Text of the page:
The UK population was found to have some of the most positive attitudes to immigration, with the country ranked at the top of an international league table with 68 per cent stating migrants were welcome if there were jobs available, according to a World Values Survey poll.

Looking at the Conservative implosion across the political aisle, the veteran Labour MP Jon Cruddas told The National that “paradoxically, by the end of the week, Sunak might have bought himself a bit more time” with election results not being entirely catastrophic and the plotters’ nerves failing.

“He might then have finally seen off the last challenge to his leadership and we’ll be heading to an October or November election, so strangely enough, things might settle down in the Tory ranks”.

He added that the right wing had “cried wolf” too many times on a leadership challenge and had “anyway literally run out of road for candidates”.

“There’s little cohesion about them and almost a resignation that they don’t have the energy for a putsch,” he added.

What happens next?

If that attitude is reflected in Thursday’s polling Mr Sunak’s huge expenditure of political capital on Rwanda will look frivolous, but it could also accelerate events.

Political scientists at the London School of Economics have told The National that any loss of more than 550 local council seats could make the Tories change leader.

The next step over the weekend would be for letters of no confidence submitted to the 1922 Committee of backbench MPs reaching the 53 required for a vote on Mr Sunak’s leadership. The current number of letters apparently stands in the low 20s.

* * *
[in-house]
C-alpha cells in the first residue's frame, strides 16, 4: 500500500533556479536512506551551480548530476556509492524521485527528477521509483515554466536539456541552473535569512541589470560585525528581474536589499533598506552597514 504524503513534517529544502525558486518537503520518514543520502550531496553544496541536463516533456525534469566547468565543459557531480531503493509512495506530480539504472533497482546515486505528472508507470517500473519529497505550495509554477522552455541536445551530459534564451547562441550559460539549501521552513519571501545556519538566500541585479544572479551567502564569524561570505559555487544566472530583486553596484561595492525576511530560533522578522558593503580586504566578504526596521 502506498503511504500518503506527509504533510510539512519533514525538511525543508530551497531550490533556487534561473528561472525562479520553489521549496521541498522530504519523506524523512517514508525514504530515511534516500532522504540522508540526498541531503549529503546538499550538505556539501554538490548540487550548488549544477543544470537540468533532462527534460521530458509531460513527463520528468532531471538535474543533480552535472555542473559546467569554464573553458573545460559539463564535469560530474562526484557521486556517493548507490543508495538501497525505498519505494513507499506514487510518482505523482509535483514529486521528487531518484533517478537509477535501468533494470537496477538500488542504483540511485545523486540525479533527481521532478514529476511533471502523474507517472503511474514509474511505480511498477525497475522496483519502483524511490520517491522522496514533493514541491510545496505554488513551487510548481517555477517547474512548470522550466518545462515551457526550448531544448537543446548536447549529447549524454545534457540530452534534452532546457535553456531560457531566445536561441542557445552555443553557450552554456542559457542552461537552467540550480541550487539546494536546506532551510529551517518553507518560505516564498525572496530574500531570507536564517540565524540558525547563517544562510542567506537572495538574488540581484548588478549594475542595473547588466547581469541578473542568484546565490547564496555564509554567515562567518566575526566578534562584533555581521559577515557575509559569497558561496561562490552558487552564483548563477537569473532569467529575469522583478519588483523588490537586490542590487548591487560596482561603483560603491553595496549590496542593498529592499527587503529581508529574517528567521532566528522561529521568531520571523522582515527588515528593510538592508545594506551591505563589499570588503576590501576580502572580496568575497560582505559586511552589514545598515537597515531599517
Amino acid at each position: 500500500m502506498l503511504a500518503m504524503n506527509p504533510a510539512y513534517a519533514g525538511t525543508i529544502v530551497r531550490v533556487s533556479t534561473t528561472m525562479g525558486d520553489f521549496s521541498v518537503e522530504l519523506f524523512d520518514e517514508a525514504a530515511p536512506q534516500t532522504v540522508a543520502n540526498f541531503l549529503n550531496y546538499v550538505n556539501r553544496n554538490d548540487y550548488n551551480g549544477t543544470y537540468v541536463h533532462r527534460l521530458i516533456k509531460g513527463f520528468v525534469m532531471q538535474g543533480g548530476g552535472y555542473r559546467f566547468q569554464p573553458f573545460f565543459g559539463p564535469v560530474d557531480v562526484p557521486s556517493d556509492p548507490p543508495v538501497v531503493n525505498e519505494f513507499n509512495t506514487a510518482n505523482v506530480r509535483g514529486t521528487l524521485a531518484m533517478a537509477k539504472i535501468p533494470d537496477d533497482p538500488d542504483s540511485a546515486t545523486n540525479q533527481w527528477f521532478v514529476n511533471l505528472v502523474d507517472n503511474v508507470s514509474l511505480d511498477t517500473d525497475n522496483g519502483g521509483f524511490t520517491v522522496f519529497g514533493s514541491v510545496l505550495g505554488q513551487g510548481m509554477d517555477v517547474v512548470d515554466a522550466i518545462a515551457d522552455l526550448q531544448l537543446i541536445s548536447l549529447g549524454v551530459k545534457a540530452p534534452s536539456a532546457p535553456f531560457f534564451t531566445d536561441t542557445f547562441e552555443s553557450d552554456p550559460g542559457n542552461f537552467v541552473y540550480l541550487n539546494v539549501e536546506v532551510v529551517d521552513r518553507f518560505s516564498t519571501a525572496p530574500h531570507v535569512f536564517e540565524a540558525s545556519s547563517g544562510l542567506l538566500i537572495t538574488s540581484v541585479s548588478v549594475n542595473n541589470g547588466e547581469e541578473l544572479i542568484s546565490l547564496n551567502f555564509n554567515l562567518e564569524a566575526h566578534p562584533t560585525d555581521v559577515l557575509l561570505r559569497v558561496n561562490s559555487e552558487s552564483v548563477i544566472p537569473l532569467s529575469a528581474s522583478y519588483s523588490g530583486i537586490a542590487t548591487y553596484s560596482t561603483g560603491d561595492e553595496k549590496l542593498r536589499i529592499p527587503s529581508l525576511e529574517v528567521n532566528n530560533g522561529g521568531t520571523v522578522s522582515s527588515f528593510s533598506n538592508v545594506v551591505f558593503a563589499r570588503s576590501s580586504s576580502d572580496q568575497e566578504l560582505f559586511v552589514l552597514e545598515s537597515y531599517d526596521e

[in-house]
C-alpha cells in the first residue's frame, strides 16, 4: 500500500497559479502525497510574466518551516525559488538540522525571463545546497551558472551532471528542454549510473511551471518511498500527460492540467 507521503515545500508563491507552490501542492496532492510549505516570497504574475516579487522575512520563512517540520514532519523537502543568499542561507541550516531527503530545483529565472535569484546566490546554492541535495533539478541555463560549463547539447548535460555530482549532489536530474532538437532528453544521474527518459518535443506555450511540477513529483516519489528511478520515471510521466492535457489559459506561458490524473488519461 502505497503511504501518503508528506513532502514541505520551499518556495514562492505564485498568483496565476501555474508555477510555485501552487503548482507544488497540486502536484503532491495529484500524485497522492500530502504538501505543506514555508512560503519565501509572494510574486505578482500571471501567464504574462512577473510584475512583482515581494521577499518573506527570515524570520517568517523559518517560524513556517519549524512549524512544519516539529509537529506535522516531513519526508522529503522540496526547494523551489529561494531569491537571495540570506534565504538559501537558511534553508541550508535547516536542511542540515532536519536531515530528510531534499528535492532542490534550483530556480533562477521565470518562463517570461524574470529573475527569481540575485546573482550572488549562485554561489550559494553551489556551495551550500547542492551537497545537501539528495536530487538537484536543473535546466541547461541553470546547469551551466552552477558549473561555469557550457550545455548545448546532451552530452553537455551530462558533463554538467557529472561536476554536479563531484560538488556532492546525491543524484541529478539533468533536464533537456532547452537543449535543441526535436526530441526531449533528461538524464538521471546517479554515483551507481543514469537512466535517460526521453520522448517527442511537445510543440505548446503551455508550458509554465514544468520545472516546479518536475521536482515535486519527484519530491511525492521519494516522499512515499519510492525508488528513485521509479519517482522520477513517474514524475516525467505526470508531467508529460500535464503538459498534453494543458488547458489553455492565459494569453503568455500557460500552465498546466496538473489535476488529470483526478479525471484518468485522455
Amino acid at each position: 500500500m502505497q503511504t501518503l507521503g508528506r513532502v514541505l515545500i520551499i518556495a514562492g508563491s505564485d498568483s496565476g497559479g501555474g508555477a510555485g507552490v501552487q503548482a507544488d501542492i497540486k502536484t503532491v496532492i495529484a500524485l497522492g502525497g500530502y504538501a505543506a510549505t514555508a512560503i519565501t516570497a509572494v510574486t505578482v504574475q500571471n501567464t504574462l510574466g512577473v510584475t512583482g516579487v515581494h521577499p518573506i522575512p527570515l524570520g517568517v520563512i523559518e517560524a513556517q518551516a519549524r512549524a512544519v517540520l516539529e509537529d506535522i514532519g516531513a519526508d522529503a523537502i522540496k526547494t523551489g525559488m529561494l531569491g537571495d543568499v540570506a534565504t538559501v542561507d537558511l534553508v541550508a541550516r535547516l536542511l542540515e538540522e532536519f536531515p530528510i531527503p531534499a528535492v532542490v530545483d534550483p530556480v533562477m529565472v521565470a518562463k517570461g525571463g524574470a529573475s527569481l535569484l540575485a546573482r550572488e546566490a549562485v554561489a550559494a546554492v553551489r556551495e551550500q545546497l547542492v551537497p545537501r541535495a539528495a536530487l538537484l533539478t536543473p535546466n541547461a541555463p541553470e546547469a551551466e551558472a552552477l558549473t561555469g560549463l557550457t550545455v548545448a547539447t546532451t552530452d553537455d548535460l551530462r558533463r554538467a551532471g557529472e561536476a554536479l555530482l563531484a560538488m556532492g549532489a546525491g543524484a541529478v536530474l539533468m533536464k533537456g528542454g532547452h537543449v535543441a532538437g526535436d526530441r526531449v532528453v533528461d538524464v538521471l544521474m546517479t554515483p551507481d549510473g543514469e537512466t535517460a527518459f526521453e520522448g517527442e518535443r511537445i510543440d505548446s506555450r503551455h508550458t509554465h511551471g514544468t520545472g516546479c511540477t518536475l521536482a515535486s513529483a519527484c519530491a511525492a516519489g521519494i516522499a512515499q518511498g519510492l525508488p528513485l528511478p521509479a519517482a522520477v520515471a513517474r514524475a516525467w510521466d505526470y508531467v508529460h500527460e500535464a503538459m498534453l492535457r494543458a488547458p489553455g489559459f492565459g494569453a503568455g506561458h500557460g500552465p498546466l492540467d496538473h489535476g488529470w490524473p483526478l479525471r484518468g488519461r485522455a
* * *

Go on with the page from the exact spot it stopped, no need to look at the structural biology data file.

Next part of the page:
“A lot will now depend on how well or badly we do on Thursday and if we do badly, then it’s fairly certain more letters will go in,” a right-wing MP said.

“The view that a lot of colleagues may well take is that we couldn't get any worse than this so why not try someone different who may shift the dial?”

Conservative leadership votes proved fatal for former leaders Margaret Thatcher, Theresa May and Boris Johnson, even if they have won them, and Mr Sunak would require at least 200 votes from the 345 Tory MPs to remain in Downing Street.

Penny for PM

If he received under 200 it would probably be fatal for his leadership, with many MPs now seeing Ms Mordaunt as their saviour.

“She's got a campaign team already organised and a grid prepared for what happens over the next four months after she becomes leader, so she’s ready to go,” said the right-wing MP.

“And Penny would be a dynamic leader, she’s popular and a good Commons’ performer.”

Another MP from the centre of the party agreed that “Penny is popular across the board”, looks good on camera and “has a strong sense of gravitas that we feel politics has lost”.

However, the politician warned that Ms Mordaunt was “ruthless” and had some strong right-wing views.

A key indicator that the plotters will move will come if the Tories suffer the “massive blow” of Ben Houchen, a long-standing Conservative mayor for north-east England, being voted out of office. Polls show that the vote will be close.

Ms Mordaunt has also gone on record saying she fully backs the Prime Minister.

Updated: May 01, 2024, 12:28 PM